This place has gotten me interested in so much more than the tech ecosystem I live in.
One thing I find concerning about HN is I think there is an increasing prevalence of political and social commentary on the front-page. Those kinds of posts are worse than useless, because they displace potentially really good content.
The thing is, I care about a lot of the issues that come up here, and sometimes they end up really distracting me.
I wish there was a feature to auto-hide everything from certain domains. That would go a really long way to make the site better (for me, anyway).
Any chance you could share some of those outlets you personally consider similar to HN?
Here's a little experiment: Set aside a scheduled chunk of time each day to specifically read HN. You'll find it's a lot harder to do this in a focused manner.
I often click to read the HN comments first, because they are often full of insight and interesting links. (This is also why I read HN from a custom #newsyc channel in our work Slack that posts links once they hit 20 points: it allows time for initial comments to accumulate, and Slack helpfully keeps track of "new" posts.)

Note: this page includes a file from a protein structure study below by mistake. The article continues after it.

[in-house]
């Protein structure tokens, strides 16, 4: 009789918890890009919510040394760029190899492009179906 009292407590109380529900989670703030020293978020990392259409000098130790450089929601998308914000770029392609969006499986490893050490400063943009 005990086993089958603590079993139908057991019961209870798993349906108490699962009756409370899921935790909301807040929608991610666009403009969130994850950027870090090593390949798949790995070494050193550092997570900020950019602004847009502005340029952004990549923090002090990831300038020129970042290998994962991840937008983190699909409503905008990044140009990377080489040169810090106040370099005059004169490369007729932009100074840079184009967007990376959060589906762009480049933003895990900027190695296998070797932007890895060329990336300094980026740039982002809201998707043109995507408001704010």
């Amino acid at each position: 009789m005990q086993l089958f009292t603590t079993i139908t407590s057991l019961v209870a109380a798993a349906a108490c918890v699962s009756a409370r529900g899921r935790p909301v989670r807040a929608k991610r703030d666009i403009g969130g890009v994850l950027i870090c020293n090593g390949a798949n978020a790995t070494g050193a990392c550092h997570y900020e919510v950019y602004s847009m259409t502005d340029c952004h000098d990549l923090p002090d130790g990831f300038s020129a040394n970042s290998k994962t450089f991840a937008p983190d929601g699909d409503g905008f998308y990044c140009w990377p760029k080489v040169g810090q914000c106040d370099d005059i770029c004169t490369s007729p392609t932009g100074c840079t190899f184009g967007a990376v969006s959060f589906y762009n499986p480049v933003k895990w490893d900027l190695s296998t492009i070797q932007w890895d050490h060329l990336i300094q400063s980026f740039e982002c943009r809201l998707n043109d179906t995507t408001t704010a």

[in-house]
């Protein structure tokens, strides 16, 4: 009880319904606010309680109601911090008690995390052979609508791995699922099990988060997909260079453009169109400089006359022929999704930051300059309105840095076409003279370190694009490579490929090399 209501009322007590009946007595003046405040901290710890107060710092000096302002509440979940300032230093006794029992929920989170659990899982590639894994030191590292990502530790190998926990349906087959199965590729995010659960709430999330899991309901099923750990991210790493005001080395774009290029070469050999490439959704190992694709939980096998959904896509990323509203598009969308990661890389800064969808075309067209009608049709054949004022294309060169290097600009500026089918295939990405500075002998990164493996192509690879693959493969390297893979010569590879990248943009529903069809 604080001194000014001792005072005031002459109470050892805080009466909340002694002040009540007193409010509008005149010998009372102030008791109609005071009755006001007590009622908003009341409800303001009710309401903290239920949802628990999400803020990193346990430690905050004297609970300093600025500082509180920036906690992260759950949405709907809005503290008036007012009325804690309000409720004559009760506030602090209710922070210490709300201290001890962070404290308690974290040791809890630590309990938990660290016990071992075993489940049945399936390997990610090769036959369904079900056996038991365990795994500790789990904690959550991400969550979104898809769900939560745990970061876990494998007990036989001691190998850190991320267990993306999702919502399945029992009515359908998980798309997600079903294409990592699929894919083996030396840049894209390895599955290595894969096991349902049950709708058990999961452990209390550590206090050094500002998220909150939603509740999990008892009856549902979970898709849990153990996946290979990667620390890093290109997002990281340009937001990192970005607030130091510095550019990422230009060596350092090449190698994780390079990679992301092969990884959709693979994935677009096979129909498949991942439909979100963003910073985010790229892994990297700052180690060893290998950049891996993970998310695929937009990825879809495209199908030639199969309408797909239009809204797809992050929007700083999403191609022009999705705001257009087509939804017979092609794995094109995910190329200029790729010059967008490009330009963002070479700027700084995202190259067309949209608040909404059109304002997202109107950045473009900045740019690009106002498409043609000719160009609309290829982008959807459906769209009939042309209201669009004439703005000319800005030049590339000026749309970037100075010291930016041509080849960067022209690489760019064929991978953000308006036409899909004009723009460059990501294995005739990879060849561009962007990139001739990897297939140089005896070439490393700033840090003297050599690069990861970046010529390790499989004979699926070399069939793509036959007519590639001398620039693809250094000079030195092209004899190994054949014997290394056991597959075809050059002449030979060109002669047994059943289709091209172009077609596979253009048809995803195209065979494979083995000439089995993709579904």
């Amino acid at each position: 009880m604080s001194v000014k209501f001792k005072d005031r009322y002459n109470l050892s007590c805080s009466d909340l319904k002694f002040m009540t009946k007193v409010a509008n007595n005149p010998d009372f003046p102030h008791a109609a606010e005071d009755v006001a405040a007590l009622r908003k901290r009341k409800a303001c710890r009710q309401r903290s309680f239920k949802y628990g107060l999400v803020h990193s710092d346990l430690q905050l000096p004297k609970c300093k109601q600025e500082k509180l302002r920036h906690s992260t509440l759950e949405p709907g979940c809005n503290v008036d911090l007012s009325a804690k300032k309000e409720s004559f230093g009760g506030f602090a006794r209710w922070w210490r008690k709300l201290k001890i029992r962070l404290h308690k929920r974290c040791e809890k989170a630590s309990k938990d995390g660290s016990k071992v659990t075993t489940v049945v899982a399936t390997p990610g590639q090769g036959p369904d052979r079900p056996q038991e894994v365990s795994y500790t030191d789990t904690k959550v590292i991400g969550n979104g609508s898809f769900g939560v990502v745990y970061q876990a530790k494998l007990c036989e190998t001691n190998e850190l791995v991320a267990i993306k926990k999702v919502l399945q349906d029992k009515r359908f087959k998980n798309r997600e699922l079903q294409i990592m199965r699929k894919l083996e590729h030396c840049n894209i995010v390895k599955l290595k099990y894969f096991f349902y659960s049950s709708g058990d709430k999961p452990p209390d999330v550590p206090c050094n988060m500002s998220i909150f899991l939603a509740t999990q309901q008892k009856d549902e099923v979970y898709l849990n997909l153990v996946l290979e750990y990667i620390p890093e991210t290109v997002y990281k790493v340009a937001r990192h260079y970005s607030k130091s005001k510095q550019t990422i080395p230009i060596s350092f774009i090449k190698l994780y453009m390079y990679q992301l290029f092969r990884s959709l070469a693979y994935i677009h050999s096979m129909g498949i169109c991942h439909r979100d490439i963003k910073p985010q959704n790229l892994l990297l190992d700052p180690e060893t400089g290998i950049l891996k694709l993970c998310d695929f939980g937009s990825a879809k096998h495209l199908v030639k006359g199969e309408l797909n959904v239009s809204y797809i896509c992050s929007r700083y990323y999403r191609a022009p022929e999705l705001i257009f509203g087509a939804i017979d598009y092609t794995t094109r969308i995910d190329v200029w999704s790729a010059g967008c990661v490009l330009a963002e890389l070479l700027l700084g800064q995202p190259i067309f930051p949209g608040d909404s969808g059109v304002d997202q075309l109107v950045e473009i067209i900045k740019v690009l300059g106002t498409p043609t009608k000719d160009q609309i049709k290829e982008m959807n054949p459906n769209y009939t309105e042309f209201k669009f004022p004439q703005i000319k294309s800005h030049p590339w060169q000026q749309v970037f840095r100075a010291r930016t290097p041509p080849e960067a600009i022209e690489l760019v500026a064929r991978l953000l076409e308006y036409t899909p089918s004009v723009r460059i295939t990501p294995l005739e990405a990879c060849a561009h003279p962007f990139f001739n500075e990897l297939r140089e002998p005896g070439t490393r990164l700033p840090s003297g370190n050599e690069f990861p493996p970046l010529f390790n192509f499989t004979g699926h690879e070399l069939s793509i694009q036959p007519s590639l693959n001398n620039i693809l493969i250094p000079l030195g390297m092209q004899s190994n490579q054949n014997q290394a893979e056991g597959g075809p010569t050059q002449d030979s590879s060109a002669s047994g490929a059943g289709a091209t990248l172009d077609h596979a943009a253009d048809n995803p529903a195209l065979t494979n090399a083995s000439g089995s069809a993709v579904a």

Simply bookmarking the article itself to read later would not be as useful to me personally, but I bet there are lots of people who would find your approach helpful.
Would be really interested in that Slack bot if you have the source handy.
I actually send the HN discussion itself to my Reading List. So when I find some time I start with the comments here and then decide whether or not I should read the article. And tbf most of the times I get enough information here and never follow the link to the main reading.
The one I use currently picks things from my org-mode agenda and inserts them across various places, but that should be fairly easy to change and integrate with any other todo list app with an API. I'll try and clean up personal information from the code sometime this week and update the project.
Now anytime I want to visit HN i have to switch to slow 4G and it makes me concious of my decision and slow internet also makes it less fun.
I haven't visited reddit in almost 6 months now (used to refresh it every hour). HN too is 10% compared to what it was before. As other users have commented the reason I still check it 3 4 times a day is because there is often news that relates directly to my business (launch of Google wavenet for example) and benefits me.